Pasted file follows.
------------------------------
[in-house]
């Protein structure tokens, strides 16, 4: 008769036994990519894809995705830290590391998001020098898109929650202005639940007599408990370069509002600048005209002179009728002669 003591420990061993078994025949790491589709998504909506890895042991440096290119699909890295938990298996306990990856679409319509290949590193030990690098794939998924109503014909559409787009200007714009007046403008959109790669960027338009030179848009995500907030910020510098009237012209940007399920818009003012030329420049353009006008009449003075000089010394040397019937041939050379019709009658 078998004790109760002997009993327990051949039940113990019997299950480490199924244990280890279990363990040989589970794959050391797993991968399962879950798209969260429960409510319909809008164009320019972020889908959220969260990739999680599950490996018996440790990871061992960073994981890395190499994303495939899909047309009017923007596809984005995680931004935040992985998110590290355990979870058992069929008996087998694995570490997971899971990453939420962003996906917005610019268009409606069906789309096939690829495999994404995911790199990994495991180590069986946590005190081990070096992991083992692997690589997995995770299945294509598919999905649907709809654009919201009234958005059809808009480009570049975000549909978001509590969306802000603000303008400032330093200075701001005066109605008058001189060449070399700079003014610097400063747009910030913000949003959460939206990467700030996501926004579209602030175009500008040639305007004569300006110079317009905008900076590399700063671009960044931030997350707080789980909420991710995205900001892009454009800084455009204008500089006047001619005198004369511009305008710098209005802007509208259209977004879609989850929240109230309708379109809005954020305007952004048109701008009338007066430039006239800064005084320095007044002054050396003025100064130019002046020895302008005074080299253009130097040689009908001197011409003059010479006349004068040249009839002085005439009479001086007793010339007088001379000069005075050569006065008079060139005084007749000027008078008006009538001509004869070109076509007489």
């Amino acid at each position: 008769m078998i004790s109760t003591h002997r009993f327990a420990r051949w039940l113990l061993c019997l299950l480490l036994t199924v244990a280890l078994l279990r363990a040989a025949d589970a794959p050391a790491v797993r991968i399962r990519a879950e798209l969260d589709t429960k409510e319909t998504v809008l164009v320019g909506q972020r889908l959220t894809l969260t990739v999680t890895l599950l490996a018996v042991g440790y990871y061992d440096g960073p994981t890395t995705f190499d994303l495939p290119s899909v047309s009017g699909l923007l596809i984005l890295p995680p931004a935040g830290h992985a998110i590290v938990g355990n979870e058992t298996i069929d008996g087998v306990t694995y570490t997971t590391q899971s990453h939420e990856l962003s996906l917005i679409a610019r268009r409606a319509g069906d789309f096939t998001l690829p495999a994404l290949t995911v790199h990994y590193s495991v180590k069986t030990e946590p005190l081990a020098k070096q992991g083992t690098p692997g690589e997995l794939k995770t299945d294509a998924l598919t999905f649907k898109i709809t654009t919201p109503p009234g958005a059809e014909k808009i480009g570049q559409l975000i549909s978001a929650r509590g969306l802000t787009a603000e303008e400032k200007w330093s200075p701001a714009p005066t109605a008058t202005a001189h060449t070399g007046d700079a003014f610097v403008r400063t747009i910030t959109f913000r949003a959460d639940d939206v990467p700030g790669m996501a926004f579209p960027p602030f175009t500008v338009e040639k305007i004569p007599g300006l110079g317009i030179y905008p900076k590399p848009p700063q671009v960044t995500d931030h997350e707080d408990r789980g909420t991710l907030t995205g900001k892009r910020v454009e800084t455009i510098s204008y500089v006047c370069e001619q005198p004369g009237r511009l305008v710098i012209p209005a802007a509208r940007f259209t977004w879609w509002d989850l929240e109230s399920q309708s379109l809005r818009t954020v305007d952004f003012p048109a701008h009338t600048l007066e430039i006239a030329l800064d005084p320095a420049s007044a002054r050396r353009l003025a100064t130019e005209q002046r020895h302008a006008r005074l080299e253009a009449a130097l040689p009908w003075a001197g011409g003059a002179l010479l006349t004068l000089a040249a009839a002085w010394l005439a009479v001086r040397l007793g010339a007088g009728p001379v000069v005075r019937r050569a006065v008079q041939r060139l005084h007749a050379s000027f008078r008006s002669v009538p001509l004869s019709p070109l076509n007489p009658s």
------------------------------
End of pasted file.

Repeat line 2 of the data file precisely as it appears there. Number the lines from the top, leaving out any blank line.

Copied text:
């Protein structure tokens, strides 16, 4: 008769036994990519894809995705830290590391998001020098898109929650202005639940007599408990370069509002600048005209002179009728002669 003591420990061993078994025949790491589709998504909506890895042991440096290119699909890295938990298996306990990856679409319509290949590193030990690098794939998924109503014909559409787009200007714009007046403008959109790669960027338009030179848009995500907030910020510098009237012209940007399920818009003012030329420049353009006008009449003075000089010394040397019937041939050379019709009658 078998004790109760002997009993327990051949039940113990019997299950480490199924244990280890279990363990040989589970794959050391797993991968399962879950798209969260429960409510319909809008164009320019972020889908959220969260990739999680599950490996018996440790990871061992960073994981890395190499994303495939899909047309009017923007596809984005995680931004935040992985998110590290355990979870058992069929008996087998694995570490997971899971990453939420962003996906917005610019268009409606069906789309096939690829495999994404995911790199990994495991180590069986946590005190081990070096992991083992692997690589997995995770299945294509598919999905649907709809654009919201009234958005059809808009480009570049975000549909978001509590969306802000603000303008400032330093200075701001005066109605008058001189060449070399700079003014610097400063747009910030913000949003959460939206990467700030996501926004579209602030175009500008040639305007004569300006110079317009905008900076590399700063671009960044931030997350707080789980909420991710995205900001892009454009800084455009204008500089006047001619005198004369511009305008710098209005802007509208259209977004879609989850929240109230309708379109809005954020305007952004048109701008009338007066430039006239800064005084320095007044002054050396003025100064130019002046020895302008005074080299253009130097040689009908001197011409003059010479006349004068040249009839002085005439009479001086007793010339007088001379000069005075050569006065008079060139005084007749000027008078008006009538001509004869070109076509007489």